I do hope Hugh Hewitt now realizes I’m not some sort of religious bigot. I wrote a review of Hugh’s new book on Romney, which you can read here. Hugh took serious exception to one passage, which you can read about here. I was on his show tonight to talk about it and I think we agreed while still disagreeing about some of the fundamentals. Hugh wants some bright lines I’m not prepared to give.
Here’s where things apparently got controversial.
Hugh started his book with a couple of passages. The first was his statement that “Our nation’s abhorrence of religious bigotry was embodied in Article VI of the Constitution, which prohibits ‘religious tests’ for office.”1
Now, coupled with this statement of Hugh’s from the next page
If any significant number of voters disqualify Romney from their consideration because of his faith, it will be a disheartening breach of the Framers’ contract with themselves and their political heirs on the subject of religion’s place within the American Republic.”
I fell under the distinct impression that Hugh expected Article VI, Clause 3 to apply to the American people, not just the government. Hugh told me tonight he understands that it only applies to the American government, but he still thinks the American people should have no religious test it seems.
Anyway, that’s background for what Hugh took to be so offensive from my article. Here is the offending passage:
In another contradiction, Hewitt writes, in the chapter titled “Mitt Romney’s Advantages”: “Start with the Mormons. The basic unit of the LDS church is the ward, comparable to a Catholic parish. Wards are collected into ‘stakes,’ again, comparable to a Catholic diocese. There are eight stakes in Iowa, which include 85 wards. . . . And in those 85 wards will be an incredible not-so-secret weapon–a core of young people . . . not to mention experienced missionaries.” So “the Romney campaign will certainly attract hundreds of thousands of Mormons. . . . This is a standard feature of American politics, and much to be celebrated.” But this begs the question: If we can expect heavy participation by Mormon missionaries as grassroots activists for an American presidential campaign, why can we not ask questions about Romney’s Mormon beliefs and why can Americans not be concerned? After all, contrary to the popular perception of the left and media, there were no organized platoons of Presbyterian missionaries knocking on doors for Reagan, brigades of Baptists for Bill Clinton, nor marauding packs of Methodists for George W. Bush. This is something relatively unseen and new to most Americans –including many deeply evangelical Americans who believe Mormonism to be a cult, or at best a religion that has some shared roots, but is fundamentally grounded in heresies.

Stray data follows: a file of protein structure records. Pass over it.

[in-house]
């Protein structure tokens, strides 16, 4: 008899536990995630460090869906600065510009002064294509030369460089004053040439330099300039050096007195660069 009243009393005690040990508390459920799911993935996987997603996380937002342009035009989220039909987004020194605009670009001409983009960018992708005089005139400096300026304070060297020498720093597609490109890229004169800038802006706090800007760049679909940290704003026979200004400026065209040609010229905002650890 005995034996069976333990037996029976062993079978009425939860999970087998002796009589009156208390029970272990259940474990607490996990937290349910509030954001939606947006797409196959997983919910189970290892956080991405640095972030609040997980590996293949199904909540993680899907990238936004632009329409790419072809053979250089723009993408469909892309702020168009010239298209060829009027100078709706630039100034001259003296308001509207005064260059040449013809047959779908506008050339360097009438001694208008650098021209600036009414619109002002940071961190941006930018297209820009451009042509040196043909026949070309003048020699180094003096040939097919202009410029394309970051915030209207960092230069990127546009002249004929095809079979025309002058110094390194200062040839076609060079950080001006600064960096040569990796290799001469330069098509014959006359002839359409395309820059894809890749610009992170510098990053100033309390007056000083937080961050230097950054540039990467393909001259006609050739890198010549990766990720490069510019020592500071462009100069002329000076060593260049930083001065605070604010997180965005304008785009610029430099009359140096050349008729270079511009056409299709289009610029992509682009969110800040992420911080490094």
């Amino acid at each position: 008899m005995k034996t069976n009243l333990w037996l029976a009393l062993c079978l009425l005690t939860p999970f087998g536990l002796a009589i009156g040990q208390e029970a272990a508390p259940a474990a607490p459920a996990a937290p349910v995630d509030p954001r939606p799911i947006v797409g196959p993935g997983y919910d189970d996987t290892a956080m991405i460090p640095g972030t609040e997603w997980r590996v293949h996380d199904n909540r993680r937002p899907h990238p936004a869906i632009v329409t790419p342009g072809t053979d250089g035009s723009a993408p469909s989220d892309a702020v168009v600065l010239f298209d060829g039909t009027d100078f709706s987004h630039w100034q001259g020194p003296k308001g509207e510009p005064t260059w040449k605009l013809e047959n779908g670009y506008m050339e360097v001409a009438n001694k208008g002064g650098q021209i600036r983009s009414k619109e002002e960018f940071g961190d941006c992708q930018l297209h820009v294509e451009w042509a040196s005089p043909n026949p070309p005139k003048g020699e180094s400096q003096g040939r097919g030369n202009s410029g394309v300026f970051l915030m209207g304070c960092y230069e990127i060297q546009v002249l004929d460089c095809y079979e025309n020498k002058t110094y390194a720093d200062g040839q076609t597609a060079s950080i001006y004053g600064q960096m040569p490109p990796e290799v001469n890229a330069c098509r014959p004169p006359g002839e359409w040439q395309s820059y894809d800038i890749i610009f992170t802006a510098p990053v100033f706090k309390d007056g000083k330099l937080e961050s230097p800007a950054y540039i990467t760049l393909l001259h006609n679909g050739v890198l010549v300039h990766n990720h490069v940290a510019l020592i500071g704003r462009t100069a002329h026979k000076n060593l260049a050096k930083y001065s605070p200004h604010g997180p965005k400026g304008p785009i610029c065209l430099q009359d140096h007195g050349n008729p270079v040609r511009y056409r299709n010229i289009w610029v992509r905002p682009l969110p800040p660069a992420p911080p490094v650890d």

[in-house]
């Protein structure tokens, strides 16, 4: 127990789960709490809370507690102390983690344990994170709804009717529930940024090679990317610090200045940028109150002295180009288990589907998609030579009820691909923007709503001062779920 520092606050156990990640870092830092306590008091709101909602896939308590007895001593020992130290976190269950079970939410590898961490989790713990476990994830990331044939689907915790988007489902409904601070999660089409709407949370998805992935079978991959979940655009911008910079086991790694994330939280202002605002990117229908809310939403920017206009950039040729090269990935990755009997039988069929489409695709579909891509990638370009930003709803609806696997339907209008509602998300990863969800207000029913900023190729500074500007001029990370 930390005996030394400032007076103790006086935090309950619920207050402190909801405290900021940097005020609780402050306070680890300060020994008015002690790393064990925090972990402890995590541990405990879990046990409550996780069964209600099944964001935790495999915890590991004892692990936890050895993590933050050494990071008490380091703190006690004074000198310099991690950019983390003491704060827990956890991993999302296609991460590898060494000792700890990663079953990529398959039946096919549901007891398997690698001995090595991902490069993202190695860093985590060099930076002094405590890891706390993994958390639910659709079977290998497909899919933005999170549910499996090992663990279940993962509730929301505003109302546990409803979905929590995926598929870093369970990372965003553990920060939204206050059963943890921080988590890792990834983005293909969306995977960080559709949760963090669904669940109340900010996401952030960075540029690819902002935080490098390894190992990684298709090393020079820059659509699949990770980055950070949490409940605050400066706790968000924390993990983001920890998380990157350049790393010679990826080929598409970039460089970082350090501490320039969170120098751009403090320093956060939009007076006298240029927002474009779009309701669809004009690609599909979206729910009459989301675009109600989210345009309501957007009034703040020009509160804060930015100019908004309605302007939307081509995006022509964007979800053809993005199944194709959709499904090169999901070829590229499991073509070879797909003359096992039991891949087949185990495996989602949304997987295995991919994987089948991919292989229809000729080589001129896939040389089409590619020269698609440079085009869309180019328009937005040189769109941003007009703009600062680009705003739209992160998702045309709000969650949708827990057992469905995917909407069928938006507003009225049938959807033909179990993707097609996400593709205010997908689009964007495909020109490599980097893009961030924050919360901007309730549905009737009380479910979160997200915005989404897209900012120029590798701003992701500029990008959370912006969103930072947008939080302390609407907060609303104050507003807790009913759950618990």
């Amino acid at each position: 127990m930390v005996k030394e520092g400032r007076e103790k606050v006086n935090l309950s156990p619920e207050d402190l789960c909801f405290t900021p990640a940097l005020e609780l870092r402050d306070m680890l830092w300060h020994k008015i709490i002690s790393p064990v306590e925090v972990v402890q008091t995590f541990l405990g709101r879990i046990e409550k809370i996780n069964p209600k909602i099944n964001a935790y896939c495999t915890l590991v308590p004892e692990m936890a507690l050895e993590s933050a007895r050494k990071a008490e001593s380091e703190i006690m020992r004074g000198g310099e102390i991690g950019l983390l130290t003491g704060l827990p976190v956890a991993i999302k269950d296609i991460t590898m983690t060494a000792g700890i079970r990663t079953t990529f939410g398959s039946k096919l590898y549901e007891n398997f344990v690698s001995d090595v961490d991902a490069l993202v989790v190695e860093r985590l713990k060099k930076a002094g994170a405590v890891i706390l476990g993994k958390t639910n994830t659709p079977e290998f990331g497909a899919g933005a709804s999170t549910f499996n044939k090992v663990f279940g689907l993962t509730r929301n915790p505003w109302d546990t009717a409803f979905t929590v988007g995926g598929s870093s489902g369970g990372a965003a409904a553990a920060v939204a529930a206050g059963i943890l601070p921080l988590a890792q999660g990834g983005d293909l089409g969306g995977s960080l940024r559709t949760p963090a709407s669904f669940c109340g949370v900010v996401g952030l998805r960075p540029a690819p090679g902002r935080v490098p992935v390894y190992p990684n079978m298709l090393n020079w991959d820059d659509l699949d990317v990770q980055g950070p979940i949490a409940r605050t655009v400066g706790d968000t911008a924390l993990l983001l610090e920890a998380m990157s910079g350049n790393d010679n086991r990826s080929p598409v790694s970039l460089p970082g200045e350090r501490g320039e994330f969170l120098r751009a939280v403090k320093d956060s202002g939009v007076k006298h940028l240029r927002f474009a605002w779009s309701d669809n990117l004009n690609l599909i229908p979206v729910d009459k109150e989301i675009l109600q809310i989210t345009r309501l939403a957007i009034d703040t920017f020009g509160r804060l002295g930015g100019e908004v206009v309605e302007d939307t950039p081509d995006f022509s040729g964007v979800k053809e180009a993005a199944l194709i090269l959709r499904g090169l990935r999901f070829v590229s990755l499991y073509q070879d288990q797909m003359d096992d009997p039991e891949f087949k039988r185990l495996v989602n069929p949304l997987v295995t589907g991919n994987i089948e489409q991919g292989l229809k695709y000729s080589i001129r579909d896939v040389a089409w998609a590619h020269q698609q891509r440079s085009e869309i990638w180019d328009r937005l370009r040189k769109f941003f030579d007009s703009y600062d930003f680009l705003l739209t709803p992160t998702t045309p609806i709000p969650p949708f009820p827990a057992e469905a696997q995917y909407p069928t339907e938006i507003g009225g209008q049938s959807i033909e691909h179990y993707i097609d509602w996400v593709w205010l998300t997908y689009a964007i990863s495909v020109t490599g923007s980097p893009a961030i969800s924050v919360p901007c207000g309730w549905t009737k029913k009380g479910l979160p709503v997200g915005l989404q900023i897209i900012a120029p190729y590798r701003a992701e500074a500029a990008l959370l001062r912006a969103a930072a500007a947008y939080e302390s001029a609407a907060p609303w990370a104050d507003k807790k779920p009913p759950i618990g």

The bold part was emphasized by Hugh, who found it “troubling” and wrote
I find the effort to mainstream religious tests and even religious bigotry to be abhorrent and far outside the political mainstream. As I argue at length in the book, the effort by those on the left to introduce this sort of rhetoric should have led to their shaming, and I am sorry to say the same about Erick’s drive-by. Mormons are American citizens with every right to be enthusiastic about the candidacy of a co-religionist, and that enthusiasm is not a license to begin a theological inquisition at a public figure whose campaign is about the direction of America and his qualifications to lead it.
But that gets us back to where we both agree and disagree. I agree with Hugh that there are a lot of people, particularly on the left, who will use Romney’s religion to display their religious bigotry. At the same time, I’m not prepared to shut down the discussion.
Hugh, also in his introduction writes
But if Romney is attacked–openly or sub rosa–for the particulars of his faith . . . then the country will have walked out on one of our most vital founding principles.